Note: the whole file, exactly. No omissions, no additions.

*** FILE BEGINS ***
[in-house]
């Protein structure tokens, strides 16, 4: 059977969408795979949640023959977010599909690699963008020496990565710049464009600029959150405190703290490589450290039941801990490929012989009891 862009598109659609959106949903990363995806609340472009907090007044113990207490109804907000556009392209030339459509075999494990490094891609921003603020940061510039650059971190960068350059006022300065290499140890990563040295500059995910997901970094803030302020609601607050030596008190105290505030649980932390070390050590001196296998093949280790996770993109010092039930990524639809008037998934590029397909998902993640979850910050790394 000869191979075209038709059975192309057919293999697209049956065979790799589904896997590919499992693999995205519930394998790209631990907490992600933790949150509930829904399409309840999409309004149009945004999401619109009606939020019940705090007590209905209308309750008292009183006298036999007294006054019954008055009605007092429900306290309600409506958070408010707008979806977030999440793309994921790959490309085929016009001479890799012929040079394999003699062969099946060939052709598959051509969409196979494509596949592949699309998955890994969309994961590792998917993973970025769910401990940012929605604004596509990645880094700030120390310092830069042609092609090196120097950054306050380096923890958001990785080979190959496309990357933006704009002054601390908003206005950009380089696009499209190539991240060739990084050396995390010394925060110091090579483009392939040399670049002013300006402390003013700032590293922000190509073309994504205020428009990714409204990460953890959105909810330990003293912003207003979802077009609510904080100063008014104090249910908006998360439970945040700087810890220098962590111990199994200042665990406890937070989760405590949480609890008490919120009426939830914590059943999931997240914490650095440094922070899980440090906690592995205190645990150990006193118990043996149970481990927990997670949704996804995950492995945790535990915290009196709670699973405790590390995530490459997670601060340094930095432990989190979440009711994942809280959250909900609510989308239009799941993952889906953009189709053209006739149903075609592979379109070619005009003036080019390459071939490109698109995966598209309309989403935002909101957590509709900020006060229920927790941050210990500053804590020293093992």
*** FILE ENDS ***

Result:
[in-house]
């Protein structure tokens, strides 16, 4: 059977969408795979949640023959977010599909690699963008020496990565710049464009600029959150405190703290490589450290039941801990490929012989009891 862009598109659609959106949903990363995806609340472009907090007044113990207490109804907000556009392209030339459509075999494990490094891609921003603020940061510039650059971190960068350059006022300065290499140890990563040295500059995910997901970094803030302020609601607050030596008190105290505030649980932390070390050590001196296998093949280790996770993109010092039930990524639809008037998934590029397909998902993640979850910050790394 000869191979075209038709059975192309057919293999697209049956065979790799589904896997590919499992693999995205519930394998790209631990907490992600933790949150509930829904399409309840999409309004149009945004999401619109009606939020019940705090007590209905209308309750008292009183006298036999007294006054019954008055009605007092429900306290309600409506958070408010707008979806977030999440793309994921790959490309085929016009001479890799012929040079394999003699062969099946060939052709598959051509969409196979494509596949592949699309998955890994969309994961590792998917993973970025769910401990940012929605604004596509990645880094700030120390310092830069042609092609090196120097950054306050380096923890958001990785080979190959496309990357933006704009002054601390908003206005950009380089696009499209190539991240060739990084050396995390010394925060110091090579483009392939040399670049002013300006402390003013700032590293922000190509073309994504205020428009990714409204990460953890959105909810330990003293912003207003979802077009609510904080100063008014104090249910908006998360439970945040700087810890220098962590111990199994200042665990406890937070989760405590949480609890008490919120009426939830914590059943999931997240914490650095440094922070899980440090906690592995205190645990150990006193118990043996149970481990927990997670949704996804995950492995945790535990915290009196709670699973405790590390995530490459997670601060340094930095432990989190979440009711994942809280959250909900609510989308239009799941993952889906953009189709053209006739149903075609592979379109070619005009003036080019390459071939490109698109995966598209309309989403935002909101957590509709900020006060229920927790941050210990500053804590020293093992």